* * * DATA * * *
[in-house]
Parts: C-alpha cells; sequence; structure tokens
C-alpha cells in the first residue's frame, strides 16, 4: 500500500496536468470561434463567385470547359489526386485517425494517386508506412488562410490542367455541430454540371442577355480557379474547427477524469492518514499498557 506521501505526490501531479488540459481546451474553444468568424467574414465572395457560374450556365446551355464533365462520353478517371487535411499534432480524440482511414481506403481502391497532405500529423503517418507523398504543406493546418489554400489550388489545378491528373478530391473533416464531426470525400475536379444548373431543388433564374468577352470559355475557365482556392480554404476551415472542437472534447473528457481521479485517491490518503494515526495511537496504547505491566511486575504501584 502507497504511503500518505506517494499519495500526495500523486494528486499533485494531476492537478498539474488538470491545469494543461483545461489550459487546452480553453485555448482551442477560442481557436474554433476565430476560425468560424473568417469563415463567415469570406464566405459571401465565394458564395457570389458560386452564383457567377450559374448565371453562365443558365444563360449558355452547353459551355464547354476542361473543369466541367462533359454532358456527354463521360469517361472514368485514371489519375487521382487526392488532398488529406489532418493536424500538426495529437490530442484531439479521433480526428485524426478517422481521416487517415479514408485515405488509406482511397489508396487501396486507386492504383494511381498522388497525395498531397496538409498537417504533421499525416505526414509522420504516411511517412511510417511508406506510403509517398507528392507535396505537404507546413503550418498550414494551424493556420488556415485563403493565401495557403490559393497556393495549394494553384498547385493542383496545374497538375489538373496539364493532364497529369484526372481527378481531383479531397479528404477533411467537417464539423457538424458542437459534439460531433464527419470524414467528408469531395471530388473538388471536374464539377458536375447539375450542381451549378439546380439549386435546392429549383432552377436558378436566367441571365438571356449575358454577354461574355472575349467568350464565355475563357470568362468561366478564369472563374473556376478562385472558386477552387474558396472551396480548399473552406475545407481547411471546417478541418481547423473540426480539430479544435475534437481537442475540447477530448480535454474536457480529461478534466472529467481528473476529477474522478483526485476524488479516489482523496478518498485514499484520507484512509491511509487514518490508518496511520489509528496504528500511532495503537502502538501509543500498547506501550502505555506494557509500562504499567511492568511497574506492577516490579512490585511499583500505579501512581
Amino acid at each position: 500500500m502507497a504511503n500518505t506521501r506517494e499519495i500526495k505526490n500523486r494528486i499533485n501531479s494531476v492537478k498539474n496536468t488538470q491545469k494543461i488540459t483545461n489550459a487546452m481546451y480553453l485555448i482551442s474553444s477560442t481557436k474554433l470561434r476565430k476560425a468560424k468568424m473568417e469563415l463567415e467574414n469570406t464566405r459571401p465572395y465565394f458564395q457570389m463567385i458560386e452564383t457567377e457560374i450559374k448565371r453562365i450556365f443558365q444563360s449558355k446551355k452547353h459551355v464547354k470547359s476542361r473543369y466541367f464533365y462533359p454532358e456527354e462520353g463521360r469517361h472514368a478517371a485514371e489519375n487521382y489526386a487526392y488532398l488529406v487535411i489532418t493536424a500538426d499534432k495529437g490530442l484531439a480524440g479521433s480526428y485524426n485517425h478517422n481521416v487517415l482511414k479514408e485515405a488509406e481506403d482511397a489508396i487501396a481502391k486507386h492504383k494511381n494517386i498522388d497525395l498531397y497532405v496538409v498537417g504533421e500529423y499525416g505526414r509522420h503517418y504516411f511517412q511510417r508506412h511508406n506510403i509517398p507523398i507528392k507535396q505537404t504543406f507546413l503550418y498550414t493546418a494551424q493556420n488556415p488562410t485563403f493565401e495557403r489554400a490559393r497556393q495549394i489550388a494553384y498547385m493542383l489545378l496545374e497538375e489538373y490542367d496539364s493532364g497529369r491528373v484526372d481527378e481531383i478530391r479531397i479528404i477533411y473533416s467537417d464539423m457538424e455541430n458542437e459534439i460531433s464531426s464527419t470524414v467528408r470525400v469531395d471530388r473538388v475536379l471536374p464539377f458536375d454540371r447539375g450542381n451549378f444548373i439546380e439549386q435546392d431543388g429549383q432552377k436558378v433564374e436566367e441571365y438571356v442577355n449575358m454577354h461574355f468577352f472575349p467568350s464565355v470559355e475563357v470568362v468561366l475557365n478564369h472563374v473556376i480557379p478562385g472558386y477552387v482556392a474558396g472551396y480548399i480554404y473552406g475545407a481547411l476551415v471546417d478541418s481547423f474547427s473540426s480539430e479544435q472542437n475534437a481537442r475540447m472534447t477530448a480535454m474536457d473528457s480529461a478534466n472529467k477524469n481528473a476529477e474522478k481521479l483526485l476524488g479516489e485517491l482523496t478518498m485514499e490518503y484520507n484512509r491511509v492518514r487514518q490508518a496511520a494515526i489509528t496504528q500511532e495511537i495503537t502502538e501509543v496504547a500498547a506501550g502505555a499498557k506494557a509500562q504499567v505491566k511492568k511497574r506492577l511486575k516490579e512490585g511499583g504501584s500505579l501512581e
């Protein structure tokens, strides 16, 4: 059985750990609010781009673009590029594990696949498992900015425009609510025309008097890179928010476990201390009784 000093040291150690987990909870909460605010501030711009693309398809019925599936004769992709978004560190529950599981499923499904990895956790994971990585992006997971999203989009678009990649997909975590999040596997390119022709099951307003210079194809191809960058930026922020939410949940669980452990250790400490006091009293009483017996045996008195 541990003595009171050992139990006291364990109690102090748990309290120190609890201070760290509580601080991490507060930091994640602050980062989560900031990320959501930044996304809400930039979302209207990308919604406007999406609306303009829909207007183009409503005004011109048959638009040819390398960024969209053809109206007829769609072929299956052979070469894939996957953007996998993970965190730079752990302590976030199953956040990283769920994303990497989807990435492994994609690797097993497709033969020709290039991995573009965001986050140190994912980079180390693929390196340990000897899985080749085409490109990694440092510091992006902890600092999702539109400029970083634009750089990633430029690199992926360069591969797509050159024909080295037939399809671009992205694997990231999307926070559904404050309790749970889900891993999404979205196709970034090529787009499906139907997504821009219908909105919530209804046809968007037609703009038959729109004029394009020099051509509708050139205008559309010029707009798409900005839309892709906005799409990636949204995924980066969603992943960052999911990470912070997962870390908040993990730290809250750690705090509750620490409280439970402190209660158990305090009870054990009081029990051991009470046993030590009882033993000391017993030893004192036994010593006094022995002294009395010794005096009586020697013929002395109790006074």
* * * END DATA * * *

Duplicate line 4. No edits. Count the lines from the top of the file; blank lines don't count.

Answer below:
Amino acid at each position: 500500500m502507497a504511503n500518505t506521501r506517494e499519495i500526495k505526490n500523486r494528486i499533485n501531479s494531476v492537478k498539474n496536468t488538470q491545469k494543461i488540459t483545461n489550459a487546452m481546451y480553453l485555448i482551442s474553444s477560442t481557436k474554433l470561434r476565430k476560425a468560424k468568424m473568417e469563415l463567415e467574414n469570406t464566405r459571401p465572395y465565394f458564395q457570389m463567385i458560386e452564383t457567377e457560374i450559374k448565371r453562365i450556365f443558365q444563360s449558355k446551355k452547353h459551355v464547354k470547359s476542361r473543369y466541367f464533365y462533359p454532358e456527354e462520353g463521360r469517361h472514368a478517371a485514371e489519375n487521382y489526386a487526392y488532398l488529406v487535411i489532418t493536424a500538426d499534432k495529437g490530442l484531439a480524440g479521433s480526428y485524426n485517425h478517422n481521416v487517415l482511414k479514408e485515405a488509406e481506403d482511397a489508396i487501396a481502391k486507386h492504383k494511381n494517386i498522388d497525395l498531397y497532405v496538409v498537417g504533421e500529423y499525416g505526414r509522420h503517418y504516411f511517412q511510417r508506412h511508406n506510403i509517398p507523398i507528392k507535396q505537404t504543406f507546413l503550418y498550414t493546418a494551424q493556420n488556415p488562410t485563403f493565401e495557403r489554400a490559393r497556393q495549394i489550388a494553384y498547385m493542383l489545378l496545374e497538375e489538373y490542367d496539364s493532364g497529369r491528373v484526372d481527378e481531383i478530391r479531397i479528404i477533411y473533416s467537417d464539423m457538424e455541430n458542437e459534439i460531433s464531426s464527419t470524414v467528408r470525400v469531395d471530388r473538388v475536379l471536374p464539377f458536375d454540371r447539375g450542381n451549378f444548373i439546380e439549386q435546392d431543388g429549383q432552377k436558378v433564374e436566367e441571365y438571356v442577355n449575358m454577354h461574355f468577352f472575349p467568350s464565355v470559355e475563357v470568362v468561366l475557365n478564369h472563374v473556376i480557379p478562385g472558386y477552387v482556392a474558396g472551396y480548399i480554404y473552406g475545407a481547411l476551415v471546417d478541418s481547423f474547427s473540426s480539430e479544435q472542437n475534437a481537442r475540447m472534447t477530448a480535454m474536457d473528457s480529461a478534466n472529467k477524469n481528473a476529477e474522478k481521479l483526485l476524488g479516489e485517491l482523496t478518498m485514499e490518503y484520507n484512509r491511509v492518514r487514518q490508518a496511520a494515526i489509528t496504528q500511532e495511537i495503537t502502538e501509543v496504547a500498547a506501550g502505555a499498557k506494557a509500562q504499567v505491566k511492568k511497574r506492577l511486575k516490579e512490585g511499583g504501584s500505579l501512581e